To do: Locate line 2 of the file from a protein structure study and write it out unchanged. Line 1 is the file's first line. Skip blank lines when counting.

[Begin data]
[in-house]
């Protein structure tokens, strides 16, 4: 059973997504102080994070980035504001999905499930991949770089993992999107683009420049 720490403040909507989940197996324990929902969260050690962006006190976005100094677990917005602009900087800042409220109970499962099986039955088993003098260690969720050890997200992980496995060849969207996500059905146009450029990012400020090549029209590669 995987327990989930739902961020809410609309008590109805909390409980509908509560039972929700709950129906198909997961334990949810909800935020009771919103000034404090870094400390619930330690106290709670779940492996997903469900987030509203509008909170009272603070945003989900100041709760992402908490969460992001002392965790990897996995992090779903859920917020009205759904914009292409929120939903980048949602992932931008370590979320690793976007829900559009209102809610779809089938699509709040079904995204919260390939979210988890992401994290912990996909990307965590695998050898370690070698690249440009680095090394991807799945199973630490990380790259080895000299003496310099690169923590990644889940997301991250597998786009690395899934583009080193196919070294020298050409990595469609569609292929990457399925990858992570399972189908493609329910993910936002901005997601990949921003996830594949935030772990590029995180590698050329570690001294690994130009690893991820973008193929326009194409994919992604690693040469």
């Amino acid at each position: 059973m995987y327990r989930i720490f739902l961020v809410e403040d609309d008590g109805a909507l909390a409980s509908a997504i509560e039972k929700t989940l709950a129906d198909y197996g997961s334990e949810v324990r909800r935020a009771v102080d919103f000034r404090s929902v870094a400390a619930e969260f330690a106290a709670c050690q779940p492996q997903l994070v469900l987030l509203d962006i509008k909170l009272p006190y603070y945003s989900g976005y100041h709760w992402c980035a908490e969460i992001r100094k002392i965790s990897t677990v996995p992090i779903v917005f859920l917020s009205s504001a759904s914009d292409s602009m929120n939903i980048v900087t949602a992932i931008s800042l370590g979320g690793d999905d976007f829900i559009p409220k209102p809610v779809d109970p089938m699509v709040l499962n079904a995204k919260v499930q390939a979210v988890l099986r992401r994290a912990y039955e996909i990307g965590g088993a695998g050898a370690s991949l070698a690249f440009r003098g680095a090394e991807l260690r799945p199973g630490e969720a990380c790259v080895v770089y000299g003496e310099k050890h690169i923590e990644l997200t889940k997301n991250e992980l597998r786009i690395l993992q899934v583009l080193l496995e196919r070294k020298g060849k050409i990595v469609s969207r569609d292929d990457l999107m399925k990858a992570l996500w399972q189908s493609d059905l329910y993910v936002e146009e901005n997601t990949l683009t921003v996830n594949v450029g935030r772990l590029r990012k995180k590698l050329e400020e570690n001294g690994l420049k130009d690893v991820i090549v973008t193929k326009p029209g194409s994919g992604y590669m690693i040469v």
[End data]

């Protein structure tokens, strides 16, 4: 059973997504102080994070980035504001999905499930991949770089993992999107683009420049 720490403040909507989940197996324990929902969260050690962006006190976005100094677990917005602009900087800042409220109970499962099986039955088993003098260690969720050890997200992980496995060849969207996500059905146009450029990012400020090549029209590669 995987327990989930739902961020809410609309008590109805909390409980509908509560039972929700709950129906198909997961334990949810909800935020009771919103000034404090870094400390619930330690106290709670779940492996997903469900987030509203509008909170009272603070945003989900100041709760992402908490969460992001002392965790990897996995992090779903859920917020009205759904914009292409929120939903980048949602992932931008370590979320690793976007829900559009209102809610779809089938699509709040079904995204919260390939979210988890992401994290912990996909990307965590695998050898370690070698690249440009680095090394991807799945199973630490990380790259080895000299003496310099690169923590990644889940997301991250597998786009690395899934583009080193196919070294020298050409990595469609569609292929990457399925990858992570399972189908493609329910993910936002901005997601990949921003996830594949935030772990590029995180590698050329570690001294690994130009690893991820973008193929326009194409994919992604690693040469």